The Prince is probably essential reading for those studying history, politics, or (in my case) world-building in fiction. The importance of The Prince on social sciences and history can’t really be overstated, and its influence on writings and politics since its creation is probably immeasurable. Though Macchiavelli’s broken Italy has long ago been unified, and though democratic institutions have grown more powerful since the age of enlightenment, despots still arise, and human nature has not changed.

Next week:

We’re finally done with politics month! And WHEW – after Atlas Shrugged, I needed those last two to go quick. See you next month with a new set of books!

Book Review: The Communist Manifesto

This month, I’m reading a collection of explicitly political works. Hopefully each of them will touch on different political treatises, so if you don’t like one of them, stick around for another.

The Book

The Communist Manifesto reading 2021

The Communist Manifesto
Author: Karl Marx and Friedrich Engels
1888
Project Gutenberg Link

What red-blooded American hasn’t heard of this… red… um…

What true American hasn’t lambasted this Pinko, commie book!? Every one of us, down to the smallest child and up to the eldest living in our nation, have been instilled with the lessons of the Cold War and the evils of COMMUNISM.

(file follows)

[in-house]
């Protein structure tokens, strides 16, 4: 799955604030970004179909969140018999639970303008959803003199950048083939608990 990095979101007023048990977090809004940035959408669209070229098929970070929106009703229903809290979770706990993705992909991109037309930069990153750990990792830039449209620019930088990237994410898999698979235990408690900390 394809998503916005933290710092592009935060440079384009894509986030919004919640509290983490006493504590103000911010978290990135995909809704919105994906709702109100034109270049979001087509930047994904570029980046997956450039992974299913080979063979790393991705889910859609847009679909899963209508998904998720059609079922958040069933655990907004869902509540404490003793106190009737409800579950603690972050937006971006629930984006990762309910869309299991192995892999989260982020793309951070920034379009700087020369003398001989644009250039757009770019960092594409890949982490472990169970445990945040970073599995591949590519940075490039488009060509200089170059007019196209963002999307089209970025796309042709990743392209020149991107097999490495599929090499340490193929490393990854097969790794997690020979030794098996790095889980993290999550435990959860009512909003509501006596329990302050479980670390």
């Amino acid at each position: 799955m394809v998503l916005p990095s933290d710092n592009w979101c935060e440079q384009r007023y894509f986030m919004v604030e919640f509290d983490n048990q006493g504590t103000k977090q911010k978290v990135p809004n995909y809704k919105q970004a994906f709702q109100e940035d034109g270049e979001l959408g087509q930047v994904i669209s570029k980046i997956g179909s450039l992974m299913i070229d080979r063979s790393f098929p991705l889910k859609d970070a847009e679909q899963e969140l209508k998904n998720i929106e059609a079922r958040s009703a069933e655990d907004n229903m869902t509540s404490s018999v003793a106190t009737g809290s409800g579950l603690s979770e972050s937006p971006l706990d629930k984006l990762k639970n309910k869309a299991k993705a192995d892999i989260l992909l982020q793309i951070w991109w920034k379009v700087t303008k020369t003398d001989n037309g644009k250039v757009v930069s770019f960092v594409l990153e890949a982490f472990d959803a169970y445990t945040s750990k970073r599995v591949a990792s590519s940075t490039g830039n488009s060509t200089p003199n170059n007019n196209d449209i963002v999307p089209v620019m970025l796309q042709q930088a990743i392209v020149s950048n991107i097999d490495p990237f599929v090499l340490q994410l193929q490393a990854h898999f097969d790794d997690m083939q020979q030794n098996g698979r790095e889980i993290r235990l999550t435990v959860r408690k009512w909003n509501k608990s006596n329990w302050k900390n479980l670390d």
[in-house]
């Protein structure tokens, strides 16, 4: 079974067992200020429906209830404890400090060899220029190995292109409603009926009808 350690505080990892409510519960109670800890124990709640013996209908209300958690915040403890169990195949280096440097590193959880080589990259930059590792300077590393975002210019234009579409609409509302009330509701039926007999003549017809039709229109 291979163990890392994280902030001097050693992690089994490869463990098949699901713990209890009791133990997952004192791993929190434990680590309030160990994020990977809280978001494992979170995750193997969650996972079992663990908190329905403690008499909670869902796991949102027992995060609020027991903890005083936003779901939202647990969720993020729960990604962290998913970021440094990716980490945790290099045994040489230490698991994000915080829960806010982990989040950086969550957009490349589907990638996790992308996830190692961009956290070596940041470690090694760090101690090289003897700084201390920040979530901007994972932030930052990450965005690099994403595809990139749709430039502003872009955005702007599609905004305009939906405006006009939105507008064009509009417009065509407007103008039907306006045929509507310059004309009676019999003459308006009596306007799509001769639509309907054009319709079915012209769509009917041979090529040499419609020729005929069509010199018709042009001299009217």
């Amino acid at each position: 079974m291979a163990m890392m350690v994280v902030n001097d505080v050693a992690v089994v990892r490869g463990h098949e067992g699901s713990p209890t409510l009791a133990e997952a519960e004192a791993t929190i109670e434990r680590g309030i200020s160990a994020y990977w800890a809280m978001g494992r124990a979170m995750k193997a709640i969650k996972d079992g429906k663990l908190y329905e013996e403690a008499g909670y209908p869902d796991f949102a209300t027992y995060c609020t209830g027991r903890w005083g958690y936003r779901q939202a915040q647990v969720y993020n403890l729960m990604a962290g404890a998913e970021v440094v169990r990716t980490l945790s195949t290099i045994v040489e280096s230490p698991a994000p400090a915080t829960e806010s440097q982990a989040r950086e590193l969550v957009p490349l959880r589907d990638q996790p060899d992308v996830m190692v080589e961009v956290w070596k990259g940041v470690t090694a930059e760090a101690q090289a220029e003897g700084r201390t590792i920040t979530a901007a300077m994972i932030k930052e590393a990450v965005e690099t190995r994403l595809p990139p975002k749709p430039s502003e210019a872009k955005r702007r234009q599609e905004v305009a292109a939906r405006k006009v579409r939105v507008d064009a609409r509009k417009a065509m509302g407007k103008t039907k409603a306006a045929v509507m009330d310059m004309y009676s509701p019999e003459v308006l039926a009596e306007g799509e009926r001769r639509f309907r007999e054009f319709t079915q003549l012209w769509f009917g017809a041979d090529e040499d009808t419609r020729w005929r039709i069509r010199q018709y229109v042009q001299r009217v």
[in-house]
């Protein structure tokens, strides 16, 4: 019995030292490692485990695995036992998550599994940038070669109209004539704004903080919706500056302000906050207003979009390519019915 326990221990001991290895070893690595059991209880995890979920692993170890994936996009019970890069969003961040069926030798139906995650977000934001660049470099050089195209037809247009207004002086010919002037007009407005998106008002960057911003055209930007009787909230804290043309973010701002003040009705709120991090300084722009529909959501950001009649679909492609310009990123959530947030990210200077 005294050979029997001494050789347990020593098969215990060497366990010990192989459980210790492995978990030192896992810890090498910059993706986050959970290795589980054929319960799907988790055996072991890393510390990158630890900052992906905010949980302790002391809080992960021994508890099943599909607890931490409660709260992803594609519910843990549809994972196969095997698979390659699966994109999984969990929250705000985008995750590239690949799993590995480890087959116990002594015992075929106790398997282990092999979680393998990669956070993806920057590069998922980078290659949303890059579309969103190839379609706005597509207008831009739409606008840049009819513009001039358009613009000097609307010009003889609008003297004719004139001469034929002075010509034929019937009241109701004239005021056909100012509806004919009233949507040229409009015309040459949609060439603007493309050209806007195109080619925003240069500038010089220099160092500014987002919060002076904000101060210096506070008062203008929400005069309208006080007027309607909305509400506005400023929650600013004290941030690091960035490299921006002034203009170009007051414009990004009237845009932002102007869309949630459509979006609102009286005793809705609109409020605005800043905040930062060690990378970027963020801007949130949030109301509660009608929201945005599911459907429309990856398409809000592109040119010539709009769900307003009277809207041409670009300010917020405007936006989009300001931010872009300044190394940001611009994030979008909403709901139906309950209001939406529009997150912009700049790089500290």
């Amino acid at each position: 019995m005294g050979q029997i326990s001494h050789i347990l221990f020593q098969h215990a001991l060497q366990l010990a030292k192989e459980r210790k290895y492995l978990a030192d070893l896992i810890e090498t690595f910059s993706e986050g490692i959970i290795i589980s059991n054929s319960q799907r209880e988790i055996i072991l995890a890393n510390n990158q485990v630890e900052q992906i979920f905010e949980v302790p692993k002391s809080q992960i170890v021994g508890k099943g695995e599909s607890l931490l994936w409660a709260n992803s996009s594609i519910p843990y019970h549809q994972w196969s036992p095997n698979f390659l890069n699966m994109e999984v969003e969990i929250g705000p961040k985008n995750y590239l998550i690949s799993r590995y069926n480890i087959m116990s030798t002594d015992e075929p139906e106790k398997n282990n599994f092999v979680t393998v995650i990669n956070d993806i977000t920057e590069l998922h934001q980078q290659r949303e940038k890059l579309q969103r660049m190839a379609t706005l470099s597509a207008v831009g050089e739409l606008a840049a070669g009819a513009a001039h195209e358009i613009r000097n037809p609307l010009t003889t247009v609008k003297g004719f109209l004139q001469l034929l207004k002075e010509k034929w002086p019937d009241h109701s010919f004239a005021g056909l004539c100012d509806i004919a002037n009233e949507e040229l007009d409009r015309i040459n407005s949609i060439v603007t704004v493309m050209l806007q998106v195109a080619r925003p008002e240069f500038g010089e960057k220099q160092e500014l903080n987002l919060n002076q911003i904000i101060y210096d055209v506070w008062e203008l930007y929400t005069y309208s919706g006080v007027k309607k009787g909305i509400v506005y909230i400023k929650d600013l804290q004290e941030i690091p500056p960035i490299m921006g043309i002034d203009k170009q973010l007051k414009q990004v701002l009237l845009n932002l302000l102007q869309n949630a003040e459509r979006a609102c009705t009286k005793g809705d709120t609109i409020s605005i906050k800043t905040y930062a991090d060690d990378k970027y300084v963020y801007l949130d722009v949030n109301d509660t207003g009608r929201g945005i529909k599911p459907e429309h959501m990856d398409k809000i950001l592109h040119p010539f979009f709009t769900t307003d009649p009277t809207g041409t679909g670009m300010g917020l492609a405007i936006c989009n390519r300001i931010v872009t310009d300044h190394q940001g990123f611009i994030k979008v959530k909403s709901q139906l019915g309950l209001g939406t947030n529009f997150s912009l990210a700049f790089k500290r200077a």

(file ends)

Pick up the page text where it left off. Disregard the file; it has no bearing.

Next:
So, if pure, raw capitalism didn’t win you over last week, you’re invited to feast your traitorous eyes on this review.

NSA please don’t put me on a list.

4/5 Discoball Snowcones

4 Discoball Snowcones

Review: As Reading Material

This was an extremely short read – I think one could carry this in a pocket if they wanted! While other manifestos and political premises are also short, this one is (especially for the time it was published) powerful and well-written. The first section, especially, has very persuasive language in the English version.

The section about communist history and comparison of different types of communism was a bit drier. I had to try a little harder when I didn’t recognize the names of early French communists and socialists, but it added to the pamphlet in a more academic way than a persuasive one. It showed thought rather than feeling, which offset much of the strong emotions in the rest of the book, but it also seemed slapdash and an intentional fling to make an argument that their treatise was logical as well as good-feeling. So I liked the front end better.